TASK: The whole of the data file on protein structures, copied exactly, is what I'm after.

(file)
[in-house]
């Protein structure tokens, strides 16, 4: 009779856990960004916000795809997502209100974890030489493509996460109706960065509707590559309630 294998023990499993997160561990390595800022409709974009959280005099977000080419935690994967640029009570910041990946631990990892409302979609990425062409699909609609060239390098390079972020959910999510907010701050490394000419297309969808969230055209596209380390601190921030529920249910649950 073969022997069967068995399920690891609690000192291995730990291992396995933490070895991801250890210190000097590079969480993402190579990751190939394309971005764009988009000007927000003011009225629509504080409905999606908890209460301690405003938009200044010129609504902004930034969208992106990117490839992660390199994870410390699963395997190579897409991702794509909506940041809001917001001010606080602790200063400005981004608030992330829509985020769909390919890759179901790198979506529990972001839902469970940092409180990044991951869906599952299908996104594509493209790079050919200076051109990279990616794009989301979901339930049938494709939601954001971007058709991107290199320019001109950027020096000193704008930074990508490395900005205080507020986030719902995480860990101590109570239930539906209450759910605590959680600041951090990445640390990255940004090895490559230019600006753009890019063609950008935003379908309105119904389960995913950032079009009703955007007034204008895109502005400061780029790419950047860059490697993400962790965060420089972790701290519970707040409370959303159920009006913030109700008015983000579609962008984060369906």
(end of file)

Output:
[in-house]
């Protein structure tokens, strides 16, 4: 009779856990960004916000795809997502209100974890030489493509996460109706960065509707590559309630 294998023990499993997160561990390595800022409709974009959280005099977000080419935690994967640029009570910041990946631990990892409302979609990425062409699909609609060239390098390079972020959910999510907010701050490394000419297309969808969230055209596209380390601190921030529920249910649950 073969022997069967068995399920690891609690000192291995730990291992396995933490070895991801250890210190000097590079969480993402190579990751190939394309971005764009988009000007927000003011009225629509504080409905999606908890209460301690405003938009200044010129609504902004930034969208992106990117490839992660390199994870410390699963395997190579897409991702794509909506940041809001917001001010606080602790200063400005981004608030992330829509985020769909390919890759179901790198979506529990972001839902469970940092409180990044991951869906599952299908996104594509493209790079050919200076051109990279990616794009989301979901339930049938494709939601954001971007058709991107290199320019001109950027020096000193704008930074990508490395900005205080507020986030719902995480860990101590109570239930539906209450759910605590959680600041951090990445640390990255940004090895490559230019600006753009890019063609950008935003379908309105119904389960995913950032079009009703955007007034204008895109502005400061780029790419950047860059490697993400962790965060420089972790701290519970707040409370959303159920009006913030109700008015983000579609962008984060369906």